Max Schuster, a faculty member in the higher education management program at the University of Pittsburgh School of Education, was recently selected for the 2019-20 NASPA Emerging Faculty Leader Academy.
The academy is a one-year program designed for early-career faculty in student affairs and higher education graduate programs. Highly selective in nature, the academy only admits seven faculty each year from higher education institutions around the country.
“Being selected for this academy is really an honor and an awesome opportunity to learn and grow alongside new colleagues, collaborating on new ideas that move student affairs graduate programs forward, as well as generating synergy around new teaching and research projects,” said Schuster.
NASPA, which supports student affairs administrators in higher education, has 15,000 members from 1,200 institutions around the world.
The Emerging Leadership Academy was created to provide a high-impact mentoring opportunity for faculty members who have demonstrated early promise. The academy focuses on teaching strategies and curriculum development, leadership through professional service, and issues related to promotion and tenure. Seasoned faculty and staff leaders provide instruction through monthly professional development dialogues.
“Quite honestly, I’m energized by the opportunity to engage with colleagues and thought leaders through the EFLA cohort. The academy allows for exchanges with colleagues about innovations I have made in my classroom as well as exposure to new ways of boldly delivering exceptional educational experiences, which I see benefiting students at Pitt,” Schuster said.
Schuster is part of the higher education management faculty at Pitt Education and manages the Master of Education (M.Ed.) in Higher Education program. He also earned his PhD in Higher Education Management from Pitt Education in 2017.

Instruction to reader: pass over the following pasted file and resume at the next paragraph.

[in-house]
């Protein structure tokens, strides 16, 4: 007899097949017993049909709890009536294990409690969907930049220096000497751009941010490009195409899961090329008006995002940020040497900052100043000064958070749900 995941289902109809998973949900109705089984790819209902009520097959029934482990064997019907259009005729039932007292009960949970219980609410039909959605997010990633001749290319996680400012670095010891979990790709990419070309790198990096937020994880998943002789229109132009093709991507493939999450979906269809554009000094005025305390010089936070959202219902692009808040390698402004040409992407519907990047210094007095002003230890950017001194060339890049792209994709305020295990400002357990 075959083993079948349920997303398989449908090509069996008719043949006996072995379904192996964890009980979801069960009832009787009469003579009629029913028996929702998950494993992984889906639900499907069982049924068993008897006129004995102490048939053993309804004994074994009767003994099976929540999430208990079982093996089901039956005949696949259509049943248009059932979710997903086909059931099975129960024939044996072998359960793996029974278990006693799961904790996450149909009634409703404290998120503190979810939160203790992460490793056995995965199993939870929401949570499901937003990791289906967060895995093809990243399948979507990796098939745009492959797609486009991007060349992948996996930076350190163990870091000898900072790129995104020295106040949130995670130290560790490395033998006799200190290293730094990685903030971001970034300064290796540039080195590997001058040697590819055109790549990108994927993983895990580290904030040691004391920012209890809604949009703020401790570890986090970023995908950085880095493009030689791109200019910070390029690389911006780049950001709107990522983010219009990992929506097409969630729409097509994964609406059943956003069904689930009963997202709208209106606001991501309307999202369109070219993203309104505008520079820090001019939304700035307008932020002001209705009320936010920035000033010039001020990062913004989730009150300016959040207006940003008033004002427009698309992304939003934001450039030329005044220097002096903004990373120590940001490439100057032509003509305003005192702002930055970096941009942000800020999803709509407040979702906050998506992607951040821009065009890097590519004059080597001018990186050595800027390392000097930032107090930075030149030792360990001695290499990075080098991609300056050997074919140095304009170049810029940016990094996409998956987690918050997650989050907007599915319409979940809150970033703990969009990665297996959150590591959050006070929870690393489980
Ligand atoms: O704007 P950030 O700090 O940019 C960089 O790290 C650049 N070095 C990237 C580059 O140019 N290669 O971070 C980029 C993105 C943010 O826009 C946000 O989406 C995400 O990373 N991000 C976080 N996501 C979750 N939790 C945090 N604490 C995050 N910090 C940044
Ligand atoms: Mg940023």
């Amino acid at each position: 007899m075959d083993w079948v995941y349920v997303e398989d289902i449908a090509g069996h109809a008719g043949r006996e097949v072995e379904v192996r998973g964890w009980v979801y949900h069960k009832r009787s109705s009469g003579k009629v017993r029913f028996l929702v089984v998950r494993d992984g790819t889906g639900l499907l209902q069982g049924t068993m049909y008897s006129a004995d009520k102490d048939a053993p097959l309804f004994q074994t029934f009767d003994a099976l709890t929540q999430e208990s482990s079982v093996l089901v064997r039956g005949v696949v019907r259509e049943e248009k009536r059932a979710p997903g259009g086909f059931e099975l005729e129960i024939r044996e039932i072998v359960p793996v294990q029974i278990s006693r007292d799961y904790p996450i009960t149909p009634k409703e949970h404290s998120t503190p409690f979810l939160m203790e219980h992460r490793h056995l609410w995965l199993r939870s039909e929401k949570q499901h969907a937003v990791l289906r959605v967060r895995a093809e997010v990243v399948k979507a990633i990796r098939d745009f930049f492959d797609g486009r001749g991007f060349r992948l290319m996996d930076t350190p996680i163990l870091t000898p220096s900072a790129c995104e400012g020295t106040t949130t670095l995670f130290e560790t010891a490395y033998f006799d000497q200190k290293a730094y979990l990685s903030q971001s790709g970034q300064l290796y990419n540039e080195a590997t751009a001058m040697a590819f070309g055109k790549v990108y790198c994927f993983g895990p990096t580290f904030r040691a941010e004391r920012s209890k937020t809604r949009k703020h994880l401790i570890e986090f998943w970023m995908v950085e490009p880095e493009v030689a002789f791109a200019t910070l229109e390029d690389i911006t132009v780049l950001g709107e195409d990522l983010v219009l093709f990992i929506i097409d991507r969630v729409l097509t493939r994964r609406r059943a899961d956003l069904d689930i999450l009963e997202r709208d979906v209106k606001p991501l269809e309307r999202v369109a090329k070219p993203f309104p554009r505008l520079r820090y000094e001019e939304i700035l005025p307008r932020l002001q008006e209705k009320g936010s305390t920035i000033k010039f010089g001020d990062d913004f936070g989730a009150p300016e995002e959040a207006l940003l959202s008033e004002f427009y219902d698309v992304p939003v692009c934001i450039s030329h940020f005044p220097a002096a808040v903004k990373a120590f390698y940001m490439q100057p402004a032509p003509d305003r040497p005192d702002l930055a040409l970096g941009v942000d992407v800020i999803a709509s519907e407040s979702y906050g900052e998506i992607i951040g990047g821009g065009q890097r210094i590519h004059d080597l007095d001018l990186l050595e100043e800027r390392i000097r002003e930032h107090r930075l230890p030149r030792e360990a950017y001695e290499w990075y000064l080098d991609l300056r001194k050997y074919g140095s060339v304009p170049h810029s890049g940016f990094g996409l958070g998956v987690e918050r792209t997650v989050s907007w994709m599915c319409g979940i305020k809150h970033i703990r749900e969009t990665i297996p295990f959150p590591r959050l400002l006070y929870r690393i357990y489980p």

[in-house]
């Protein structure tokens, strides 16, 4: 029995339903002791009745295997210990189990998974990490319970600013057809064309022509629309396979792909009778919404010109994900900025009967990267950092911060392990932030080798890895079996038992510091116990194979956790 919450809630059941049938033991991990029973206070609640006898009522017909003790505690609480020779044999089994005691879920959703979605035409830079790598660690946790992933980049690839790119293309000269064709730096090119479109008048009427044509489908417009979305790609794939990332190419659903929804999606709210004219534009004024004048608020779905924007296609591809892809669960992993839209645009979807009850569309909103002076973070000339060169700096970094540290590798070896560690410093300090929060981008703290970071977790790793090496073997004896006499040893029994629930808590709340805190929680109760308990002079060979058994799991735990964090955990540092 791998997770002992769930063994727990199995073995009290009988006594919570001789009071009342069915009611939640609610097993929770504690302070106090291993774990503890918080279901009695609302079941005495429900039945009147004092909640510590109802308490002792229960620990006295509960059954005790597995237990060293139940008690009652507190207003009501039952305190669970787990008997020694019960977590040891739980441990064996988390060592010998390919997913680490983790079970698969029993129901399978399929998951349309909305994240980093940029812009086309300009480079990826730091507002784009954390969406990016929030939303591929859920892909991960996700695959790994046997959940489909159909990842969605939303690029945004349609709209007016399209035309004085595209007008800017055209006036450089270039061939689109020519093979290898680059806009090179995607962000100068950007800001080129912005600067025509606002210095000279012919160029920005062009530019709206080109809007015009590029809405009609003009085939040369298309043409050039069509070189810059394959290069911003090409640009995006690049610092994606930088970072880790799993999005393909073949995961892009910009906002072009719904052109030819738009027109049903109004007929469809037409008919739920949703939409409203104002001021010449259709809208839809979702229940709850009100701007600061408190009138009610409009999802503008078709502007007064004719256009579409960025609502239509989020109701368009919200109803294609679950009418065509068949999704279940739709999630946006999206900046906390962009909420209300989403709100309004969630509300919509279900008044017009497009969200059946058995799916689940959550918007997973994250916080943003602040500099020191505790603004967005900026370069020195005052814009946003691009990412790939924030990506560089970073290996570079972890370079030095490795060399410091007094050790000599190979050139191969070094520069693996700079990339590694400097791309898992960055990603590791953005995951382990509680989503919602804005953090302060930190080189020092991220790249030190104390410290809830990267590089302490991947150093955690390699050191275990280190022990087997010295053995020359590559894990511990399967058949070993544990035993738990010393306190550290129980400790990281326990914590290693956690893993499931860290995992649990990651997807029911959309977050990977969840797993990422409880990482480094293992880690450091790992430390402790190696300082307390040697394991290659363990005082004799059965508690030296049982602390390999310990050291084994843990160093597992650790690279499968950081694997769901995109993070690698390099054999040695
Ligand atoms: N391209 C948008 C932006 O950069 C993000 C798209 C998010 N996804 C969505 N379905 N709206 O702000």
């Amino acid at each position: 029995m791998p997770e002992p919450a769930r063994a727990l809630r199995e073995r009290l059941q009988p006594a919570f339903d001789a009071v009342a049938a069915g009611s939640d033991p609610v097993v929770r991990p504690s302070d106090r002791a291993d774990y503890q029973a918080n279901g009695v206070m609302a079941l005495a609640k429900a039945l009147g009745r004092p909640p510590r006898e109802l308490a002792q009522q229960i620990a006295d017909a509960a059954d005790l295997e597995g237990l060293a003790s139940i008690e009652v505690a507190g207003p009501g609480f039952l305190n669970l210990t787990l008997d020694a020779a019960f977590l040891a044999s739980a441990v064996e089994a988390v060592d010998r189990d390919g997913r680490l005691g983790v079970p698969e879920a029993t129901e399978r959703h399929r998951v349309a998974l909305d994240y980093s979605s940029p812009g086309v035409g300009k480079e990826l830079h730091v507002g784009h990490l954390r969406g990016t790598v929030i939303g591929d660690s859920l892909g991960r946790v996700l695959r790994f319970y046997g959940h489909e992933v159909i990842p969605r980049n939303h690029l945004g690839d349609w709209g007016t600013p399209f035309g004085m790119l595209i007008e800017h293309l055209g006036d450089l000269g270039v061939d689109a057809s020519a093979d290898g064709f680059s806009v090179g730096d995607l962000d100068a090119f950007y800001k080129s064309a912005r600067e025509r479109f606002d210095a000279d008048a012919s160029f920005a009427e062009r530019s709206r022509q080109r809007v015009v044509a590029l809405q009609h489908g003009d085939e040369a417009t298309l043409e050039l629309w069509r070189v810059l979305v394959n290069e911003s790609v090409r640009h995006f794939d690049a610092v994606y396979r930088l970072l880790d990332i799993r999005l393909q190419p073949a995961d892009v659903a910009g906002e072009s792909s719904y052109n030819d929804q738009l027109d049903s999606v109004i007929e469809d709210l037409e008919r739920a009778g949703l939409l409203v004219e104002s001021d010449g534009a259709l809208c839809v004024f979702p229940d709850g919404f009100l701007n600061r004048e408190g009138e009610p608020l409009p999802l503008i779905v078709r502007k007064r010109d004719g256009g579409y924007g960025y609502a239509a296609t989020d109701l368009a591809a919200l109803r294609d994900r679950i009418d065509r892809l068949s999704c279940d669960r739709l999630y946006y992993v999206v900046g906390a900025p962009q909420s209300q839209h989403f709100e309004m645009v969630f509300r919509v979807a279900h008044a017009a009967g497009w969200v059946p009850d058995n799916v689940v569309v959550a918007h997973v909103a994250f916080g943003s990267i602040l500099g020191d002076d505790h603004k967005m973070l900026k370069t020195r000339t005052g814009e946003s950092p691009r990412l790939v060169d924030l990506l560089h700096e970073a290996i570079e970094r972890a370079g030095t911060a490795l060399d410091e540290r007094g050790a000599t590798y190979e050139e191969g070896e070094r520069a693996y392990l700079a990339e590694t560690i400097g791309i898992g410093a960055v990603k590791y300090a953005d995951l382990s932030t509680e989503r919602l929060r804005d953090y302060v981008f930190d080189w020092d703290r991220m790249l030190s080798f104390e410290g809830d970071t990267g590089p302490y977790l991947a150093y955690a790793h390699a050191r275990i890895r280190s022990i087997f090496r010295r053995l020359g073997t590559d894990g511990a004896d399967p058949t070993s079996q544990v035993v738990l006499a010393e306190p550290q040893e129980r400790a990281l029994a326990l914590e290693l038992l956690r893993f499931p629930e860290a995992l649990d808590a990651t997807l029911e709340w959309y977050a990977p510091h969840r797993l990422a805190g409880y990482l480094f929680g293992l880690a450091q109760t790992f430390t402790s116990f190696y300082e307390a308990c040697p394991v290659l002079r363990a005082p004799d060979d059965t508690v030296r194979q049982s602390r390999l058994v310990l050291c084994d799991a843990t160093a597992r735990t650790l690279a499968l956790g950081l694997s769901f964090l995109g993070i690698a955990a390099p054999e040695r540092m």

The MEd in Higher Education program at Pitt Education is designed for early-stage professionals who are interested in becoming leaders in student affairs in higher education institutions. The foundation of the Higher Education program is a commitment to equity and justice. On the professional side, Higher Education master’s students complete an internship in higher education or student affairs.
In coordinating MEd student internships, Schuster has strengthened the connections between Pitt Education and the external higher education institutions that hire the program’s MEd students. As a result, the program now has a 100% job placement rate for its student services graduates.
For Schuster, being a part of the academy involves attending in the NASPA Annual Conference in Austin, Texas and facilitating several faculty dialogues throughout the conference. In addition, Schuster is presenting two conference sessions that highlight his original research related to undergraduate student activism and the transitional experiences of first-year students with minoritized identities.
His research article, “Learning Culture: First-Year Student Transition, Institutional Culture, and the Bubble of Trial Adulthood,” was published this past December in the Journal of College Orientation, Transition, and Retention. In the paper, Schuster shares the results of a qualitative research study in which 62 first- or second-year college students were interviewed on how they experienced college life and transitioned from high school to college.
“Practitioner-focused research, like this recent article as well as the upcoming conference presentations, is critical to generating practical implications and new ways of thinking about how student affairs can support and champion student success,” said Schuster.
Now with his new opportunity as a NAPSA Emerging Leaders Fellow, Schuster looks forward to taking the next step forward to produce knowledge in the higher education profession.
The Higher Education Management program at Pitt Education offers multiple degree options: